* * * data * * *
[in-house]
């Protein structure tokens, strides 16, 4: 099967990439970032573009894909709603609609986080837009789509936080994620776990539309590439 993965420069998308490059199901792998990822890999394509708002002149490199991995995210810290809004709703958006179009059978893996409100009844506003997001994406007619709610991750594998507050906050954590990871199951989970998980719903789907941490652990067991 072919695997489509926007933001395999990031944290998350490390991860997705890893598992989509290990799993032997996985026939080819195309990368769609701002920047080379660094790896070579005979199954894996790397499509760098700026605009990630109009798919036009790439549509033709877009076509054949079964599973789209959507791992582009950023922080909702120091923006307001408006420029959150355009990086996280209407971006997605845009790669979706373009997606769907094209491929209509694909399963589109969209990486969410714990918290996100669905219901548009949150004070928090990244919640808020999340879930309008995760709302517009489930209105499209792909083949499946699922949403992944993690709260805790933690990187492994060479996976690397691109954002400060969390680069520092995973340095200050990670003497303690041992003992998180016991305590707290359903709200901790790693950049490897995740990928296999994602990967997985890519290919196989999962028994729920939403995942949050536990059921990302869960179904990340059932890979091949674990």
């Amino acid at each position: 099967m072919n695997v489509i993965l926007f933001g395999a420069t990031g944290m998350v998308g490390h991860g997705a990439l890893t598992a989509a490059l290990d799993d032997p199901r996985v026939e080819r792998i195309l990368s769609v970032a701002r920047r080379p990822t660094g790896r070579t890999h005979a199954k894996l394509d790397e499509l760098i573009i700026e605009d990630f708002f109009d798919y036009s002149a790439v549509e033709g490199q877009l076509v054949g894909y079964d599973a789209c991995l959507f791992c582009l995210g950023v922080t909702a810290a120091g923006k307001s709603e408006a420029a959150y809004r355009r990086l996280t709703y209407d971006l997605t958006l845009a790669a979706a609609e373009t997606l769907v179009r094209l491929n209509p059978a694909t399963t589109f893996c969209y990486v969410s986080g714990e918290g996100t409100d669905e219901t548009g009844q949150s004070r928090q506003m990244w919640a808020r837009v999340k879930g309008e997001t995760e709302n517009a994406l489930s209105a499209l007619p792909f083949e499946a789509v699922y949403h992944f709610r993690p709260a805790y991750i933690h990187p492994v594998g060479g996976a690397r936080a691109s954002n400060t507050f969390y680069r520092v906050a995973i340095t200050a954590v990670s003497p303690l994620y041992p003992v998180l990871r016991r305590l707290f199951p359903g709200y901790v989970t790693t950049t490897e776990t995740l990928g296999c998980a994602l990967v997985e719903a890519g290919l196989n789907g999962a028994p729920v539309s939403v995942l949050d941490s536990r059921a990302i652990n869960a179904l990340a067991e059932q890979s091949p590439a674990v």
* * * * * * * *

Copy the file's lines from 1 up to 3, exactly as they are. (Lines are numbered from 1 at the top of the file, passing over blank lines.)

[in-house]
């Protein structure tokens, strides 16, 4: 099967990439970032573009894909709603609609986080837009789509936080994620776990539309590439 993965420069998308490059199901792998990822890999394509708002002149490199991995995210810290809004709703958006179009059978893996409100009844506003997001994406007619709610991750594998507050906050954590990871199951989970998980719903789907941490652990067991 072919695997489509926007933001395999990031944290998350490390991860997705890893598992989509290990799993032997996985026939080819195309990368769609701002920047080379660094790896070579005979199954894996790397499509760098700026605009990630109009798919036009790439549509033709877009076509054949079964599973789209959507791992582009950023922080909702120091923006307001408006420029959150355009990086996280209407971006997605845009790669979706373009997606769907094209491929209509694909399963589109969209990486969410714990918290996100669905219901548009949150004070928090990244919640808020999340879930309008995760709302517009489930209105499209792909083949499946699922949403992944993690709260805790933690990187492994060479996976690397691109954002400060969390680069520092995973340095200050990670003497303690041992003992998180016991305590707290359903709200901790790693950049490897995740990928296999994602990967997985890519290919196989999962028994729920939403995942949050536990059921990302869960179904990340059932890979091949674990």
């Amino acid at each position: 099967m072919n695997v489509i993965l926007f933001g395999a420069t990031g944290m998350v998308g490390h991860g997705a990439l890893t598992a989509a490059l290990d799993d032997p199901r996985v026939e080819r792998i195309l990368s769609v970032a701002r920047r080379p990822t660094g790896r070579t890999h005979a199954k894996l394509d790397e499509l760098i573009i700026e605009d990630f708002f109009d798919y036009s002149a790439v549509e033709g490199q877009l076509v054949g894909y079964d599973a789209c991995l959507f791992c582009l995210g950023v922080t909702a810290a120091g923006k307001s709603e408006a420029a959150y809004r355009r990086l996280t709703y209407d971006l997605t958006l845009a790669a979706a609609e373009t997606l769907v179009r094209l491929n209509p059978a694909t399963t589109f893996c969209y990486v969410s986080g714990e918290g996100t409100d669905e219901t548009g009844q949150s004070r928090q506003m990244w919640a808020r837009v999340k879930g309008e997001t995760e709302n517009a994406l489930s209105a499209l007619p792909f083949e499946a789509v699922y949403h992944f709610r993690p709260a805790y991750i933690h990187p492994v594998g060479g996976a690397r936080a691109s954002n400060t507050f969390y680069r520092v906050a995973i340095t200050a954590v990670s003497p303690l994620y041992p003992v998180l990871r016991r305590l707290f199951p359903g709200y901790v989970t790693t950049t490897e776990t995740l990928g296999c998980a994602l990967v997985e719903a890519g290919l196989n789907g999962a028994p729920v539309s939403v995942l949050d941490s536990r059921a990302i652990n869960a179904l990340a067991e059932q890979s091949p590439a674990v």